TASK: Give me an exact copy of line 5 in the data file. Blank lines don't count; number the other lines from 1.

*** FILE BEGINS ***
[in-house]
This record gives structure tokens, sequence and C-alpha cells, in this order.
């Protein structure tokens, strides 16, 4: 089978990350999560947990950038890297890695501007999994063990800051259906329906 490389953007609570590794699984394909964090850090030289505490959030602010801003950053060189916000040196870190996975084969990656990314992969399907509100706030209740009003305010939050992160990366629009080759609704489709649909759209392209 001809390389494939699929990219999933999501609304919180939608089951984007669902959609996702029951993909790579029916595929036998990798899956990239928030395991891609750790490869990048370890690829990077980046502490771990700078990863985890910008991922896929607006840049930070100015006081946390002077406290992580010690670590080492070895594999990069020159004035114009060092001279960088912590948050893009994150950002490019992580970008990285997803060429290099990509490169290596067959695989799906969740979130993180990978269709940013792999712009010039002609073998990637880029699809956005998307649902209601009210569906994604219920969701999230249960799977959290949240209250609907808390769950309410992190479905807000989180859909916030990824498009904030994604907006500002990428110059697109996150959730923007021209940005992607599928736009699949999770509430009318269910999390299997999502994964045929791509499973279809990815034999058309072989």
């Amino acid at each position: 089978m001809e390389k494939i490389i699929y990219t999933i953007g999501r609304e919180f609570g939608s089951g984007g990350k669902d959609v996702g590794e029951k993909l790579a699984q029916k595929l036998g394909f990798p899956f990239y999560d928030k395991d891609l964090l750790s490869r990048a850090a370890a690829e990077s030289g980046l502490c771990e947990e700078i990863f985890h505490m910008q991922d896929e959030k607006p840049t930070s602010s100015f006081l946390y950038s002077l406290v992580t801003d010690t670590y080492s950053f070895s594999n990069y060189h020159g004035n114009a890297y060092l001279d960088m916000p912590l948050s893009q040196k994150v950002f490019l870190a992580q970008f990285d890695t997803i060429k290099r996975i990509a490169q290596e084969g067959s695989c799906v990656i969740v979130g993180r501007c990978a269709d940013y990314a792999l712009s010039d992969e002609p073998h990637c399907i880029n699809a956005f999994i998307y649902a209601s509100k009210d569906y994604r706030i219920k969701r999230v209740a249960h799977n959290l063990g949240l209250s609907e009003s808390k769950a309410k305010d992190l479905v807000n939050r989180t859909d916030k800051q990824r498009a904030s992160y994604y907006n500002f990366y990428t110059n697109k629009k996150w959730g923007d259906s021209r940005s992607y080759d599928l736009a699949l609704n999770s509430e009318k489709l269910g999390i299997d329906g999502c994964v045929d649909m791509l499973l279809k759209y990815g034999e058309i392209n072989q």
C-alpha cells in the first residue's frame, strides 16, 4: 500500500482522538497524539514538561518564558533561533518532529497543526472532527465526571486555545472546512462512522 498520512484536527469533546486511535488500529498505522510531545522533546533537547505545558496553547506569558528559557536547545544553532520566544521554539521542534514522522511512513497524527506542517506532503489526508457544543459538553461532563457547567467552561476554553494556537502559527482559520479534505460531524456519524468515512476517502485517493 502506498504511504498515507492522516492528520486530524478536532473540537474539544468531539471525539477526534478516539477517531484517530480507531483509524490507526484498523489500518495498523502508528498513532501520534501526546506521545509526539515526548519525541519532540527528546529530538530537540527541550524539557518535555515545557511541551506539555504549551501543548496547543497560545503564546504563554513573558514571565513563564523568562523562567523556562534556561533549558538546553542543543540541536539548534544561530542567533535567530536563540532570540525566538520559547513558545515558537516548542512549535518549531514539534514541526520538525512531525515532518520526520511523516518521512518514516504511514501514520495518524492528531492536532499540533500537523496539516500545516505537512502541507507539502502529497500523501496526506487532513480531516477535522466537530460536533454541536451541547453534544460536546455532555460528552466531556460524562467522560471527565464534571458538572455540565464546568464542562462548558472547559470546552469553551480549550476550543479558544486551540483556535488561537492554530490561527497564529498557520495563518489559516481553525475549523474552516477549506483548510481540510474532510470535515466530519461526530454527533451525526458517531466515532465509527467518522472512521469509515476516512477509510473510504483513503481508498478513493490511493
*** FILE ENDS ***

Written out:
C-alpha cells in the first residue's frame, strides 16, 4: 500500500482522538497524539514538561518564558533561533518532529497543526472532527465526571486555545472546512462512522 498520512484536527469533546486511535488500529498505522510531545522533546533537547505545558496553547506569558528559557536547545544553532520566544521554539521542534514522522511512513497524527506542517506532503489526508457544543459538553461532563457547567467552561476554553494556537502559527482559520479534505460531524456519524468515512476517502485517493 502506498504511504498515507492522516492528520486530524478536532473540537474539544468531539471525539477526534478516539477517531484517530480507531483509524490507526484498523489500518495498523502508528498513532501520534501526546506521545509526539515526548519525541519532540527528546529530538530537540527541550524539557518535555515545557511541551506539555504549551501543548496547543497560545503564546504563554513573558514571565513563564523568562523562567523556562534556561533549558538546553542543543540541536539548534544561530542567533535567530536563540532570540525566538520559547513558545515558537516548542512549535518549531514539534514541526520538525512531525515532518520526520511523516518521512518514516504511514501514520495518524492528531492536532499540533500537523496539516500545516505537512502541507507539502502529497500523501496526506487532513480531516477535522466537530460536533454541536451541547453534544460536546455532555460528552466531556460524562467522560471527565464534571458538572455540565464546568464542562462548558472547559470546552469553551480549550476550543479558544486551540483556535488561537492554530490561527497564529498557520495563518489559516481553525475549523474552516477549506483548510481540510474532510470535515466530519461526530454527533451525526458517531466515532465509527467518522472512521469509515476516512477509510473510504483513503481508498478513493490511493